Semantic CSS Strategies


  • this: has_classes [:payment, :error]
  • instead of: /This is a payment error/
  • good for: functionals AND cucumbers
  • CSS like: div.payment.error
  • instead of: div.payment-error
  • element contains
  • many tests could be functionals which run much faster, rather than cucumbers
  • cucumbers are domain specific for flows and user stories, not for seeing if the application is functional

CSS structure 1

  • application.sass: variables and includes
  • layout.sass: height, width, border-width, margins, padding, float, etc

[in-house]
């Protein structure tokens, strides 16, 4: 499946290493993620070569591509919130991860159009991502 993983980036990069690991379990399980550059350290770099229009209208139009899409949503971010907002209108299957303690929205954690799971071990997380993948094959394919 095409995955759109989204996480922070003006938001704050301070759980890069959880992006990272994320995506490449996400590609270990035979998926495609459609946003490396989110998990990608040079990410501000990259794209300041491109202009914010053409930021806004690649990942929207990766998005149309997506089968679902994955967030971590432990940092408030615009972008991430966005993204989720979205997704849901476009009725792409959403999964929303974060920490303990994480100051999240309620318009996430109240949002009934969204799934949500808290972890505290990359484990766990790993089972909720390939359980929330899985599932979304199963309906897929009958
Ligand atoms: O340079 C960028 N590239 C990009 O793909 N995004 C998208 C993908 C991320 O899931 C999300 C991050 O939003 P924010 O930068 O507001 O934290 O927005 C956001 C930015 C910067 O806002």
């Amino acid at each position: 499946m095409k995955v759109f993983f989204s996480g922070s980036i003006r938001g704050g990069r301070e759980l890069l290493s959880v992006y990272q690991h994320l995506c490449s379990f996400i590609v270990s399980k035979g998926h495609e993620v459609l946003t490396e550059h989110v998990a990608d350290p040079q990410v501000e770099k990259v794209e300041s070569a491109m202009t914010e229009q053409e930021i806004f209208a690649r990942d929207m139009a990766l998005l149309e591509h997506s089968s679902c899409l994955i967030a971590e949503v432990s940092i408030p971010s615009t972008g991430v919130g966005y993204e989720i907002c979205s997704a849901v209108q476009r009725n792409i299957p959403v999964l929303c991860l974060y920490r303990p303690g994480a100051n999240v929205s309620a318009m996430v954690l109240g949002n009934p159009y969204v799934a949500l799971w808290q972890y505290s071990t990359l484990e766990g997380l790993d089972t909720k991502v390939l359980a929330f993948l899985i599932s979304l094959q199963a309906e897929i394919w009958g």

• color.sass: color, background-color, background-image, border-color, etc
  • font.sass: font-family, font-size, font-weight, etc
  • effects.sass: webkit and css3 shadows and crap
  • pros: – colors, font, and layout will change independantly – elements with large amounts of styles tend to lack any sort of internal order – quick and easy to combine into a single file using SASS include – easier to maintain internal structure
  • cons: – an element may have up to 4 entries (layout, color, fonts, and effects)

CSS structure 2

  • global.sass
  • account_index.sass
  • order_payment.sass
  • etc..
  • pros: – trivial to find the file you need
  • cons: – potential for a lot of duplication, even using a global.sass – the need to include every file, every time, and remembering to do that – low visibility to how your styles can effect different pages